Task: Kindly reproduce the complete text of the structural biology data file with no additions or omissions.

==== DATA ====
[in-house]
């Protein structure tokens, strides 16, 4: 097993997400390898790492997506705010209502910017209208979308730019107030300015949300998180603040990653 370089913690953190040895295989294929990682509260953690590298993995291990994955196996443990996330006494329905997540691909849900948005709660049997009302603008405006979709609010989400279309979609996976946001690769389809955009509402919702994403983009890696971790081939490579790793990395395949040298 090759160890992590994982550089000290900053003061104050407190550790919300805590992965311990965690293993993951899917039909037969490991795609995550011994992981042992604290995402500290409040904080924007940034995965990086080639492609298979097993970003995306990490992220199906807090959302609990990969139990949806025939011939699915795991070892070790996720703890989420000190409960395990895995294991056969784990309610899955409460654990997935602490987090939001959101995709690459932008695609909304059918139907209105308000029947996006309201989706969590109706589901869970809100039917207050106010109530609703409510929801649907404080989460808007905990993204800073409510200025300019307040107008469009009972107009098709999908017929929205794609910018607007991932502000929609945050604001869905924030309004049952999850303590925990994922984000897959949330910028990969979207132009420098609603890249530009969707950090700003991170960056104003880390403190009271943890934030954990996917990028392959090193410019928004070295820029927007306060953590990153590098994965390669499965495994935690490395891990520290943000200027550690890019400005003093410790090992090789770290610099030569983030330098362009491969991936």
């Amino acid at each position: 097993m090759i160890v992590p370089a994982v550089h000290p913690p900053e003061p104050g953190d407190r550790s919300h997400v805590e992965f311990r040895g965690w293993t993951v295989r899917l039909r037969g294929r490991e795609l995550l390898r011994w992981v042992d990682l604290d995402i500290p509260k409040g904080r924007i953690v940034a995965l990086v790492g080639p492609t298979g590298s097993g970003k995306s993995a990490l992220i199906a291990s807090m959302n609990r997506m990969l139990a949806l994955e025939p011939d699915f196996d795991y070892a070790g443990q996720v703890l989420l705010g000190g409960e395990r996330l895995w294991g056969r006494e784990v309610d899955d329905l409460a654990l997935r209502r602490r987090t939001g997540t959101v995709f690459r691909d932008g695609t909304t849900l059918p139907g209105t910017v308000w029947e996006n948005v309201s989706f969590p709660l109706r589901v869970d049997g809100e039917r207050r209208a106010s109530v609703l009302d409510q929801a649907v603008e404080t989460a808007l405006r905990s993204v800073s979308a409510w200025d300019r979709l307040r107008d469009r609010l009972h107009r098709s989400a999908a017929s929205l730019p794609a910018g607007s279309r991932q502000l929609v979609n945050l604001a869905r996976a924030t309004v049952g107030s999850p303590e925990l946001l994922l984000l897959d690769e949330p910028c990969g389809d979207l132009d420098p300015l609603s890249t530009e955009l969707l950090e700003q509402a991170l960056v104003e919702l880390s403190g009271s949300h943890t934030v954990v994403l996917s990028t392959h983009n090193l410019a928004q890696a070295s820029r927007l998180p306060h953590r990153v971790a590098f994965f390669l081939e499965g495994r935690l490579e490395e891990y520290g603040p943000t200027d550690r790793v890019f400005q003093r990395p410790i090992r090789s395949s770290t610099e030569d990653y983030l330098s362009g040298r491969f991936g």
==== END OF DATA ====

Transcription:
[in-house]
């Protein structure tokens, strides 16, 4: 097993997400390898790492997506705010209502910017209208979308730019107030300015949300998180603040990653 370089913690953190040895295989294929990682509260953690590298993995291990994955196996443990996330006494329905997540691909849900948005709660049997009302603008405006979709609010989400279309979609996976946001690769389809955009509402919702994403983009890696971790081939490579790793990395395949040298 090759160890992590994982550089000290900053003061104050407190550790919300805590992965311990965690293993993951899917039909037969490991795609995550011994992981042992604290995402500290409040904080924007940034995965990086080639492609298979097993970003995306990490992220199906807090959302609990990969139990949806025939011939699915795991070892070790996720703890989420000190409960395990895995294991056969784990309610899955409460654990997935602490987090939001959101995709690459932008695609909304059918139907209105308000029947996006309201989706969590109706589901869970809100039917207050106010109530609703409510929801649907404080989460808007905990993204800073409510200025300019307040107008469009009972107009098709999908017929929205794609910018607007991932502000929609945050604001869905924030309004049952999850303590925990994922984000897959949330910028990969979207132009420098609603890249530009969707950090700003991170960056104003880390403190009271943890934030954990996917990028392959090193410019928004070295820029927007306060953590990153590098994965390669499965495994935690490395891990520290943000200027550690890019400005003093410790090992090789770290610099030569983030330098362009491969991936």
């Amino acid at each position: 097993m090759i160890v992590p370089a994982v550089h000290p913690p900053e003061p104050g953190d407190r550790s919300h997400v805590e992965f311990r040895g965690w293993t993951v295989r899917l039909r037969g294929r490991e795609l995550l390898r011994w992981v042992d990682l604290d995402i500290p509260k409040g904080r924007i953690v940034a995965l990086v790492g080639p492609t298979g590298s097993g970003k995306s993995a990490l992220i199906a291990s807090m959302n609990r997506m990969l139990a949806l994955e025939p011939d699915f196996d795991y070892a070790g443990q996720v703890l989420l705010g000190g409960e395990r996330l895995w294991g056969r006494e784990v309610d899955d329905l409460a654990l997935r209502r602490r987090t939001g997540t959101v995709f690459r691909d932008g695609t909304t849900l059918p139907g209105t910017v308000w029947e996006n948005v309201s989706f969590p709660l109706r589901v869970d049997g809100e039917r207050r209208a106010s109530v609703l009302d409510q929801a649907v603008e404080t989460a808007l405006r905990s993204v800073s979308a409510w200025d300019r979709l307040r107008d469009r609010l009972h107009r098709s989400a999908a017929s929205l730019p794609a910018g607007s279309r991932q502000l929609v979609n945050l604001a869905r996976a924030t309004v049952g107030s999850p303590e925990l946001l994922l984000l897959d690769e949330p910028c990969g389809d979207l132009d420098p300015l609603s890249t530009e955009l969707l950090e700003q509402a991170l960056v104003e919702l880390s403190g009271s949300h943890t934030v954990v994403l996917s990028t392959h983009n090193l410019a928004q890696a070295s820029r927007l998180p306060h953590r990153v971790a590098f994965f390669l081939e499965g495994r935690l490579e490395e891990y520290g603040p943000t200027d550690r790793v890019f400005q003093r990395p410790i090992r090789s395949s770290t610099e030569d990653y983030l330098s362009g040298r491969f991936g």